Study says airline service worsens
Annual quality survey shows more dissatisfied customers; low-cost carriers flying past competitors.
NEW YORK (CNNMoney.com) - The airline industry appears to be slipping when it comes to performance, according to a survey published Monday.
Assessing the 17 largest domestic carriers in four different categories, the annual Airlines Quality Ratings study revealed that all but one U.S. airline fared worse in 2005 compared to 2004.
"At a time when airlines got worse, they all kind of got worse at the same rate," Dean Headley, the study's co-author and an associate professor at Wichita State University, said in a statement.
The study looked at four different criteria when evaluating each carrier -- on-time performance, denied boardings, mishandled baggage and consumer complaints.
Particularly problematic for the airlines was mishandled bags and customer complaints. Over the past year, the number of mishandled bags rose by 25 percent, while the number of complaints rose by 17 percent, according to the study.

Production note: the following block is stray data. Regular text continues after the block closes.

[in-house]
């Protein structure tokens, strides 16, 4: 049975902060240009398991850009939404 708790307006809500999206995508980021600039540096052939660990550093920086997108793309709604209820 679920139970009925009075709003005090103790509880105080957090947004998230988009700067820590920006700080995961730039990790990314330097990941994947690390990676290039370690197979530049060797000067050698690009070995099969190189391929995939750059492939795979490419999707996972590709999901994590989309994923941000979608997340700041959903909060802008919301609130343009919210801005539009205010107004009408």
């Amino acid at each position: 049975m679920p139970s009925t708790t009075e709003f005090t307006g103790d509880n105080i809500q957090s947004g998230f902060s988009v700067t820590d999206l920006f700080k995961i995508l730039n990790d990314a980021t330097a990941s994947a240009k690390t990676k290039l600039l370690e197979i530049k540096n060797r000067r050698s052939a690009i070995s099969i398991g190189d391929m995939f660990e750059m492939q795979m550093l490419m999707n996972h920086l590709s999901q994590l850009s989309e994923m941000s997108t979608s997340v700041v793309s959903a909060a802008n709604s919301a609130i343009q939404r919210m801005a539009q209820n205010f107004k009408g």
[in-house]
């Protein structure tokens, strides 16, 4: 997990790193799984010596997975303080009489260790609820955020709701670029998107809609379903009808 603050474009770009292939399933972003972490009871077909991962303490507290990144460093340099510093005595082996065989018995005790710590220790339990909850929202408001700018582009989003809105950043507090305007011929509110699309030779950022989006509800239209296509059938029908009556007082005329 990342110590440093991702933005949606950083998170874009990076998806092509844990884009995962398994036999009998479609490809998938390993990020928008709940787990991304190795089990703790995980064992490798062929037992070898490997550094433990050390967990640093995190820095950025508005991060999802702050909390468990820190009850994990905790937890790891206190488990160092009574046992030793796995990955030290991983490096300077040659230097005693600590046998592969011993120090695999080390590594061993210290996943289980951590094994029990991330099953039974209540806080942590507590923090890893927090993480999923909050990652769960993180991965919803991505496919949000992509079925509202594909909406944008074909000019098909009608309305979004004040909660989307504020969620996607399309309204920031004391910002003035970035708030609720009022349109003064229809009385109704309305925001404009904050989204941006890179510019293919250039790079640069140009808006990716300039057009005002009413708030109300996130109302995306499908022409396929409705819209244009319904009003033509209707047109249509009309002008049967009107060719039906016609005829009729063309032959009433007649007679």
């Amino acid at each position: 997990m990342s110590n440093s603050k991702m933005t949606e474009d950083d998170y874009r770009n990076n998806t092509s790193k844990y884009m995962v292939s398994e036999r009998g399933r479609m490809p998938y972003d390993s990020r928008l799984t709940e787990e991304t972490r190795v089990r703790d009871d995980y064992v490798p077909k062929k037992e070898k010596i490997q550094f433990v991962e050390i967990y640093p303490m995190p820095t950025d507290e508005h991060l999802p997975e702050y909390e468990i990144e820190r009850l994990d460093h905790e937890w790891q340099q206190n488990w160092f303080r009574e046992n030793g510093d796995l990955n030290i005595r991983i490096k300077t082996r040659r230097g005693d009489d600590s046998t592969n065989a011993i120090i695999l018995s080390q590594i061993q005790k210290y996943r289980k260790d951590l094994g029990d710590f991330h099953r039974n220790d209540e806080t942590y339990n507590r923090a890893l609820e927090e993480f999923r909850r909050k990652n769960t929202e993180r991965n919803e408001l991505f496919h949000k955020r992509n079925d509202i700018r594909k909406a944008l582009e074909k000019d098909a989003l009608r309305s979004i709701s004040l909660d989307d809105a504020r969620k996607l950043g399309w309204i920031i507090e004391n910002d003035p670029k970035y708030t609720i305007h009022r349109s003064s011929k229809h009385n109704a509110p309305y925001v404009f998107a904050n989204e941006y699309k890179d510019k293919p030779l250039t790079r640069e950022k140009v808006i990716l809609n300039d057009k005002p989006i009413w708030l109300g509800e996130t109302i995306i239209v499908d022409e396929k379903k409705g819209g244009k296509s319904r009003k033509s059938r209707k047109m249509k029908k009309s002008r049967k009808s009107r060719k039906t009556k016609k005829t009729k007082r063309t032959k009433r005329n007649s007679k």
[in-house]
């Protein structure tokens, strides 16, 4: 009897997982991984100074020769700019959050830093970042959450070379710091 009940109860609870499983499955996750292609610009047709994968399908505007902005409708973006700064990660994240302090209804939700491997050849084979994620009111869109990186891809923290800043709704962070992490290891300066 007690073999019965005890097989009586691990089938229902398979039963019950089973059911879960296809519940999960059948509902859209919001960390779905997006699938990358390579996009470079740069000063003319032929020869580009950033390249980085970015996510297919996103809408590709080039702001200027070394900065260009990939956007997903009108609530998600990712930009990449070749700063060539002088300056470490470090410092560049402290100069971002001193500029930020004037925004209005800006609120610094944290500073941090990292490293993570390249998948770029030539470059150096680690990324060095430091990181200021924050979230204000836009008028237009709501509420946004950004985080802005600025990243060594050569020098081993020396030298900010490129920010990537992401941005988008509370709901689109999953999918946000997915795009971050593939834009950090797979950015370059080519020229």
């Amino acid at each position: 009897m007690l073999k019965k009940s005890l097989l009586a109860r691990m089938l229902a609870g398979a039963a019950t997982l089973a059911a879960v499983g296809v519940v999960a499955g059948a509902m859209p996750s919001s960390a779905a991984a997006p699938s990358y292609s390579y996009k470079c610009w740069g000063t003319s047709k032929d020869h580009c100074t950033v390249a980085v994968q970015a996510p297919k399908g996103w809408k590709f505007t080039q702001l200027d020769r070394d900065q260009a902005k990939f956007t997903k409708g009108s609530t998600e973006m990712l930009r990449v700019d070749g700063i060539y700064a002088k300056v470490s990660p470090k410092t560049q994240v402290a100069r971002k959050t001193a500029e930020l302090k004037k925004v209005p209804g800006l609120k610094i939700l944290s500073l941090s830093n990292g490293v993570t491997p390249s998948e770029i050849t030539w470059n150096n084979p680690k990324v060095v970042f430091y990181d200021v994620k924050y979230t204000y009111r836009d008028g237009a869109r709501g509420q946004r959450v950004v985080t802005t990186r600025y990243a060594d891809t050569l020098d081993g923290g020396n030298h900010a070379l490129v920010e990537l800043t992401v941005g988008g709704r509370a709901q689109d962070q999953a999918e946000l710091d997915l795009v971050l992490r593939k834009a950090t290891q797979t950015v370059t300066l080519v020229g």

"If we continue down this path, consumers will lose all confidence in the airlines' capability to perform," Brent Bowen, a study co-author , who is the director of the Aviation Institute at the University of Nebraska at Omaha, said in a statement.
At the same time, some of the top airline performers were low-cost carriers, including JetBlue (down $0.14 to $10.58, Research), which topped the list. Following behind was AirTran (down $0.18 to $17.93, Research), Independence Air, Southwest (up $0.10 to $18.09, Research) and United, the study revealed.
The study showed that the only carrier to improve performance was Comair, a subsidiary of Delta Air Lines, although the airline finished second-to-last in the overall ranking.
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